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More Than Meets the Eye
Ophthalmic Plastic & Reconstructive Surgeon
. http://www.beauty4eye.com/

More Than Meets the Eye

It is quite common for patients to be referred from other physicians that have been diagnosed with a cancerous cell on or around the eyelids. These cancerous cells are known as basal cell or squamous cell carcinomas. The majority of patients never even knew these lesions existed until their physician made them aware during their examination.

For the average patient, most lesions appear after age 40. At that age, loss of the ability to be able to see things close-up begins to set-in, and we begin having a hard time looking at small things without the use of reading glasses. Because of this it is difficult for us to notice any type of eyelid lesion, since most lesions are very small and inconspicuous.

Since most skin cancers do not cause irritation or have noticeable symptoms (until the advanced stages), there are very few factors that can alert us to the need for seeking medical help for those lesions.

Eyelids play a key role in keeping and protecting our sight. The average eyelid is only 30mm in length, so it is easy to see that a small piece of removed eyelid can be very damaging both now and in the future. Any damage to the eyelids can put our vision in serious danger. The detecting and removal of cancerous lesions of the eyelids, therefore, is very important.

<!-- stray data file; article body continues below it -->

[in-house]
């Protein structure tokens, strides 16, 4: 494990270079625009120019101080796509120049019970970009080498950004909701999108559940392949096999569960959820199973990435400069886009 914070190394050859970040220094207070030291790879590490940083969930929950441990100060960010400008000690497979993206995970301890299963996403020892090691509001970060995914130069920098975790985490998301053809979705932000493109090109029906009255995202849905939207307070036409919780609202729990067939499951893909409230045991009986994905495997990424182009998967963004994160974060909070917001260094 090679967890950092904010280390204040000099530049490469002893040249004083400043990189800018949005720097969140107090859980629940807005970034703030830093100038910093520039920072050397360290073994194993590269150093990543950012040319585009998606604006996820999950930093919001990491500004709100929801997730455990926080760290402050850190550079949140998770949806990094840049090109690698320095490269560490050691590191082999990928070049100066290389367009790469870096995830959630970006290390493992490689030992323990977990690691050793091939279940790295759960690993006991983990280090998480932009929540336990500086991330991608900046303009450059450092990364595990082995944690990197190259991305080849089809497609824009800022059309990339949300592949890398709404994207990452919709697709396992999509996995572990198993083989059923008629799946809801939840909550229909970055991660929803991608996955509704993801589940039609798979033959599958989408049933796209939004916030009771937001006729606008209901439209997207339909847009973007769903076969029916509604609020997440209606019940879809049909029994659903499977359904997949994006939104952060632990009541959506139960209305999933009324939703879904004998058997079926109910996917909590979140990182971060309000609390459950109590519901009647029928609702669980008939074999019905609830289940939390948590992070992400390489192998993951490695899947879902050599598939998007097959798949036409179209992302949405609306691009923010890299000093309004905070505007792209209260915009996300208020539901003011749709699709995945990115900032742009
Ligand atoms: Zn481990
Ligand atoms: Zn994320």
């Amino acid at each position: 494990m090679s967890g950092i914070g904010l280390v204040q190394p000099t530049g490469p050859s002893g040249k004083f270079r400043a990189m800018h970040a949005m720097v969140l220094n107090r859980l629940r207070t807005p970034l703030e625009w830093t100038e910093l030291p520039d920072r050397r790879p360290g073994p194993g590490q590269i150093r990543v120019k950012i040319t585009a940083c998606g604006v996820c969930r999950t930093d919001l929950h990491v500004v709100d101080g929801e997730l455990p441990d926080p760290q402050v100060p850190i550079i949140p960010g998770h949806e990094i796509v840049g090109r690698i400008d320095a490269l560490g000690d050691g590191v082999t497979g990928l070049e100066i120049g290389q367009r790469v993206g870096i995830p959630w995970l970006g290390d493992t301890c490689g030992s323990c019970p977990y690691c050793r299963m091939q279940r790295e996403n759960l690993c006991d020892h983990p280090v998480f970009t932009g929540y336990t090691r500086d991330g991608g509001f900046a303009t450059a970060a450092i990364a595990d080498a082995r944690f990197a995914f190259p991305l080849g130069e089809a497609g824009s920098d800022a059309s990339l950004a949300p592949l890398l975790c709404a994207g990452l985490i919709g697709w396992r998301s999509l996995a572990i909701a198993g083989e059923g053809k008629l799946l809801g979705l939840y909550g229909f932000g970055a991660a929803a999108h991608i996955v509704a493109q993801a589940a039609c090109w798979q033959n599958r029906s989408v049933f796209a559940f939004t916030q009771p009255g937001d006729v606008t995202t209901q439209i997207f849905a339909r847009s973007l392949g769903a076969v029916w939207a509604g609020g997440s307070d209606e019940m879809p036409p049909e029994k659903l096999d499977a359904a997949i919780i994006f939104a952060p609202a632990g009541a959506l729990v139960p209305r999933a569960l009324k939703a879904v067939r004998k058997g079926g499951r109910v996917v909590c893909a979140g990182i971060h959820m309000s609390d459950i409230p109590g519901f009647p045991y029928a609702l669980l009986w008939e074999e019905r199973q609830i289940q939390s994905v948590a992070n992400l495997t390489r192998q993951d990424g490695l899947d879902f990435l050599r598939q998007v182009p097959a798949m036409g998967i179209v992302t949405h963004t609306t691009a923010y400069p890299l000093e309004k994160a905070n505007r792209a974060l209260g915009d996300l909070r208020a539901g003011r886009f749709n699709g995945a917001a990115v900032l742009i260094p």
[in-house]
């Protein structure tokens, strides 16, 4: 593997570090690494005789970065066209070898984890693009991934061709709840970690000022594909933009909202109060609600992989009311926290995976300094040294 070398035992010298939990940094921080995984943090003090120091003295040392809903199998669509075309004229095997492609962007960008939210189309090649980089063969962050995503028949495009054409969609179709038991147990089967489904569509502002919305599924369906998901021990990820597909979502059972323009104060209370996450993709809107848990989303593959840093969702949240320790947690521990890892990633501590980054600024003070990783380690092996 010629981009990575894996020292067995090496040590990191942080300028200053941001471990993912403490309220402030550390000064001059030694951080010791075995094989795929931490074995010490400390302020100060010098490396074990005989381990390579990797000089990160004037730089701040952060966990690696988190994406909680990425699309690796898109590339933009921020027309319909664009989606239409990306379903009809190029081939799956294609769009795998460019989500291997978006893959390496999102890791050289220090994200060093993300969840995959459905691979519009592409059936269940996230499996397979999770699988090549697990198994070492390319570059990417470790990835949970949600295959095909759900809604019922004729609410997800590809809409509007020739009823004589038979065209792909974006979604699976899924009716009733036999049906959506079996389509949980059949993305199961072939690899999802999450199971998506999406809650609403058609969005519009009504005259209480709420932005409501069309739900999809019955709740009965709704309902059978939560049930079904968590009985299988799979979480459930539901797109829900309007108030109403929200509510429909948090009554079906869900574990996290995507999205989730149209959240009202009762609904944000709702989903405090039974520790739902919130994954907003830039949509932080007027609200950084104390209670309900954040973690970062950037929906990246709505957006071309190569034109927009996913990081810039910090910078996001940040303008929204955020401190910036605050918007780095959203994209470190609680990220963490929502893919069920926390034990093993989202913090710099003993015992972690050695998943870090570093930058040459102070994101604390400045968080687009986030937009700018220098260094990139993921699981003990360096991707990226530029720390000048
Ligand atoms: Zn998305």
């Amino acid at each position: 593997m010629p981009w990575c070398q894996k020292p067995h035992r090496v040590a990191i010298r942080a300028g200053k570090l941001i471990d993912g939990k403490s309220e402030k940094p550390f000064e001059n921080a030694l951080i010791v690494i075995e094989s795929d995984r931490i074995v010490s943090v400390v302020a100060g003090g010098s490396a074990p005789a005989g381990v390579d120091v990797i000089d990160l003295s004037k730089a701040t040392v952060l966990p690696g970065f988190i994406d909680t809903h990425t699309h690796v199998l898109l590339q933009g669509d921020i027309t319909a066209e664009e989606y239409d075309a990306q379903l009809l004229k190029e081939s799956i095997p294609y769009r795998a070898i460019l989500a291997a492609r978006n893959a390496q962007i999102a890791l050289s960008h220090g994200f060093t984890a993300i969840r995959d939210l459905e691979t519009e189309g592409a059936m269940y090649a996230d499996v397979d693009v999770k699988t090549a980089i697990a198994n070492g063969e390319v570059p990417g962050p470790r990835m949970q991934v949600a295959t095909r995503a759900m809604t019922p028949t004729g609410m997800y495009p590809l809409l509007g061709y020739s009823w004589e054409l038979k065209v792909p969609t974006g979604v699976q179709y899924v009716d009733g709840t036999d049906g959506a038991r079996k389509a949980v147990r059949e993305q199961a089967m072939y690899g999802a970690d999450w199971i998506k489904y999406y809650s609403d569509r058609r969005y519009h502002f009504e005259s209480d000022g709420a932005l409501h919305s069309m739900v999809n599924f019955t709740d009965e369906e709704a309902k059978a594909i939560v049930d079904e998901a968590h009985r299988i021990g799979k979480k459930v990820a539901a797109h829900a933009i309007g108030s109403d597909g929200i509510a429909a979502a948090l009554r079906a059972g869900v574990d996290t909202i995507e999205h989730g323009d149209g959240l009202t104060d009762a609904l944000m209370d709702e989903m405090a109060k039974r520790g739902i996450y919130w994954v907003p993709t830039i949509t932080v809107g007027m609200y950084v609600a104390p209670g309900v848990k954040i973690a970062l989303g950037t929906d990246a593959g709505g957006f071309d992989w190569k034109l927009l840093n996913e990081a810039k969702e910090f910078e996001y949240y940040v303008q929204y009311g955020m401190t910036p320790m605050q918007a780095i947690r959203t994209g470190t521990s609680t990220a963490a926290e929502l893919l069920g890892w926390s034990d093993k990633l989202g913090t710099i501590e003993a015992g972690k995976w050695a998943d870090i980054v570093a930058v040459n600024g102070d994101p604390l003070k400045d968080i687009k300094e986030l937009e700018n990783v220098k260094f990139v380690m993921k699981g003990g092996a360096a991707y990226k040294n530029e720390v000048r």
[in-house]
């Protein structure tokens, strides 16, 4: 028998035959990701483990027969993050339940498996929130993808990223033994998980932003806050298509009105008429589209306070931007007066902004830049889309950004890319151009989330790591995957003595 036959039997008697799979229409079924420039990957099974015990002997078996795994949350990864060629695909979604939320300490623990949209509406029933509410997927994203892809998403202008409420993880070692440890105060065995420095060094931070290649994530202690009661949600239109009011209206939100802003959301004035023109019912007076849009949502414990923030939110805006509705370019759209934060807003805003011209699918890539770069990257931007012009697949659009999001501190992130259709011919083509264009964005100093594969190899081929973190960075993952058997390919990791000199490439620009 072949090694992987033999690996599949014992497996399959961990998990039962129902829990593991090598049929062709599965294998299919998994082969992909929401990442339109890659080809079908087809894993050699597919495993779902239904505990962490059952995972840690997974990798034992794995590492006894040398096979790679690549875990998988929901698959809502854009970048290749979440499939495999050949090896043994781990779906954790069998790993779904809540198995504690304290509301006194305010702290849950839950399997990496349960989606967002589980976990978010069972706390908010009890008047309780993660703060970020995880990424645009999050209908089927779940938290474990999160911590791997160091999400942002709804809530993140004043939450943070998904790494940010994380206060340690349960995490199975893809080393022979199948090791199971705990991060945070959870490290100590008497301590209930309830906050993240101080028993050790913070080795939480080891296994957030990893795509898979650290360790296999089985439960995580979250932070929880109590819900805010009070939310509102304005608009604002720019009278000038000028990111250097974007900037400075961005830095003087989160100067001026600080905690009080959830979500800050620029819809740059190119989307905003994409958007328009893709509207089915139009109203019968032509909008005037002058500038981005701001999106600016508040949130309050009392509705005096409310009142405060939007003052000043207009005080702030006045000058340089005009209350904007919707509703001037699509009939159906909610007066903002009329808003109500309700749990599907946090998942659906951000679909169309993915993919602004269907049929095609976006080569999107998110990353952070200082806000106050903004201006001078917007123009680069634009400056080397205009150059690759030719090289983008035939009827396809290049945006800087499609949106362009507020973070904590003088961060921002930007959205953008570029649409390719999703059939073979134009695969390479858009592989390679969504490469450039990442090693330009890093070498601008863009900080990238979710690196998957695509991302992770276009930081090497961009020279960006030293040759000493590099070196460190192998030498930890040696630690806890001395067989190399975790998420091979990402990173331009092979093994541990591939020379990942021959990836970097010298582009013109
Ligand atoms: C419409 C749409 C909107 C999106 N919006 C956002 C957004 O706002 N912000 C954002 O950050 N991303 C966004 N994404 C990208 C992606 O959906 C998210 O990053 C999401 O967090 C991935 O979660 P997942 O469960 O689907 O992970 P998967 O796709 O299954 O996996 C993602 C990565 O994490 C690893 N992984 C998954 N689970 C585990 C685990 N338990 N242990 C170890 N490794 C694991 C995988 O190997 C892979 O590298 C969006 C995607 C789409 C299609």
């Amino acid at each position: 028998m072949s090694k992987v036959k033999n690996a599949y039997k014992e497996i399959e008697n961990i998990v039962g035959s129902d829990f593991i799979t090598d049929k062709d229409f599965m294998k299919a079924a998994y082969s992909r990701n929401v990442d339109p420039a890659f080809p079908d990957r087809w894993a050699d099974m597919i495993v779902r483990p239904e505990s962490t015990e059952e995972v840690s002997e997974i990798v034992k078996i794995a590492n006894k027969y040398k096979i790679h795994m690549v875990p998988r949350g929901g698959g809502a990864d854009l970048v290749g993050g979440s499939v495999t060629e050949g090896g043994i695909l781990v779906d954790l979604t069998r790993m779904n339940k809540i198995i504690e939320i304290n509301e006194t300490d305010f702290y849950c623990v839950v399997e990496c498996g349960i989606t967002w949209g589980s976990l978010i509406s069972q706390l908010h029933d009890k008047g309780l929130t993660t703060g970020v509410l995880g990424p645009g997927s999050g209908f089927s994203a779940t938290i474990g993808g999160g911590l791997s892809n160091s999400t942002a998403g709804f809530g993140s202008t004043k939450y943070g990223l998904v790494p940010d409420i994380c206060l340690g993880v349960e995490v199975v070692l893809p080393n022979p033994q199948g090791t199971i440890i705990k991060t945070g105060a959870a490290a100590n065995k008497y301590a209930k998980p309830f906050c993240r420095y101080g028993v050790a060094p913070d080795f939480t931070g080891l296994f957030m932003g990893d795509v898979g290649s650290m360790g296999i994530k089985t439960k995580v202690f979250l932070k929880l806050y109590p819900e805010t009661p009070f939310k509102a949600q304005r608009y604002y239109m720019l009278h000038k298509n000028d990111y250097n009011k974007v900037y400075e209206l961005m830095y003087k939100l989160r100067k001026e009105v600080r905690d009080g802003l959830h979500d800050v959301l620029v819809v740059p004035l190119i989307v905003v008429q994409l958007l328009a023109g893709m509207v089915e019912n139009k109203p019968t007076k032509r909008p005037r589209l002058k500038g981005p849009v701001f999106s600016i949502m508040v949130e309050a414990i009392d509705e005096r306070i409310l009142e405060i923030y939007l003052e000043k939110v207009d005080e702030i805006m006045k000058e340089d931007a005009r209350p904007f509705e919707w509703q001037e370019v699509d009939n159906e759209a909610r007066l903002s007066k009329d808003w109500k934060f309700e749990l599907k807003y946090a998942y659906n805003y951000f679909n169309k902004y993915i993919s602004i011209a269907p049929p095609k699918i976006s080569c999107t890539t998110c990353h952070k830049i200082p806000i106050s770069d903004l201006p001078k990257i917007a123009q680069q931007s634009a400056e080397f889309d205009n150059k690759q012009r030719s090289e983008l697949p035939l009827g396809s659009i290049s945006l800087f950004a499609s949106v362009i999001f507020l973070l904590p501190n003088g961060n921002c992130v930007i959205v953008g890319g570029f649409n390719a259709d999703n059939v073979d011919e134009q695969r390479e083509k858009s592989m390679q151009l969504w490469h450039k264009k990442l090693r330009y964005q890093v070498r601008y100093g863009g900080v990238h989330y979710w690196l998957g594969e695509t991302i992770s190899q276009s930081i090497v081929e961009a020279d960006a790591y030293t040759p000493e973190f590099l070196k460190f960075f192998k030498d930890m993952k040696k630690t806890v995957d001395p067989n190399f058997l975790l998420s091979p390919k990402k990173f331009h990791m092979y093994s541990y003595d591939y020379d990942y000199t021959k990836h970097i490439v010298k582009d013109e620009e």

The sooner that the lesion is detected and removed, the lesser amount of the eyelid usually has to be removed. It is also easier to repair the defect of the eyelid when the lesion is detected in the earliest stages. There are many different techniques to repair eyelid defects, but the simplest and best results come from the direct closure of the defect, which is only possible if less than one-third of the eyelid is missing or damaged.

Many eyelid lesions do not look like typical skin cancer and can be mistaken for benign lesions. Therefore, the recommendation from the American Academy of Ophthalmology is that all eyelid lesions be biopsied or removed. It is also recommended that the lesions be sent for analysis. Although this is the recommendation, we would encourage patients to urge their physician to send any excised eyelid lesion in for biopsy/pathology. Better to be safe than sorry.

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